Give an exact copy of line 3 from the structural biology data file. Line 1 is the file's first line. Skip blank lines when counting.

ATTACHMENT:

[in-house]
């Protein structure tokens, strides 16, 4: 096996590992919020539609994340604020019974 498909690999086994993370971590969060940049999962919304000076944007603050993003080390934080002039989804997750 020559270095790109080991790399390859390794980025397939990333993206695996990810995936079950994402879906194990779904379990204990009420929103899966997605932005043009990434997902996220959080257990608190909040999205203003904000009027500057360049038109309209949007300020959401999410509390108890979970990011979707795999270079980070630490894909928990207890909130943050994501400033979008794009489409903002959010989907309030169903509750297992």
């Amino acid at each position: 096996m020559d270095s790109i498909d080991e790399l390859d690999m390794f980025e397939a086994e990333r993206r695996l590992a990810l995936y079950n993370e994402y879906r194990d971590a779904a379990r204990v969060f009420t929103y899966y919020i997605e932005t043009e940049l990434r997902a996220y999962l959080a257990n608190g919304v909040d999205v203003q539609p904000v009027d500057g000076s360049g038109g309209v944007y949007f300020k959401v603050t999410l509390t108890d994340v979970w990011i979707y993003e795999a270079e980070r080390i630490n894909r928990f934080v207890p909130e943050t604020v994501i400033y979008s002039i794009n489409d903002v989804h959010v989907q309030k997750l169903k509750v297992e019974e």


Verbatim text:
């Amino acid at each position: 096996m020559d270095s790109i498909d080991e790399l390859d690999m390794f980025e397939a086994e990333r993206r695996l590992a990810l995936y079950n993370e994402y879906r194990d971590a779904a379990r204990v969060f009420t929103y899966y919020i997605e932005t043009e940049l990434r997902a996220y999962l959080a257990n608190g919304v909040d999205v203003q539609p904000v009027d500057g000076s360049g038109g309209v944007y949007f300020k959401v603050t999410l509390t108890d994340v979970w990011i979707y993003e795999a270079e980070r080390i630490n894909r928990f934080v207890p909130e943050t604020v994501i400033y979008s002039i794009n489409d903002v989804h959010v989907q309030k997750l169903k509750v297992e019974e």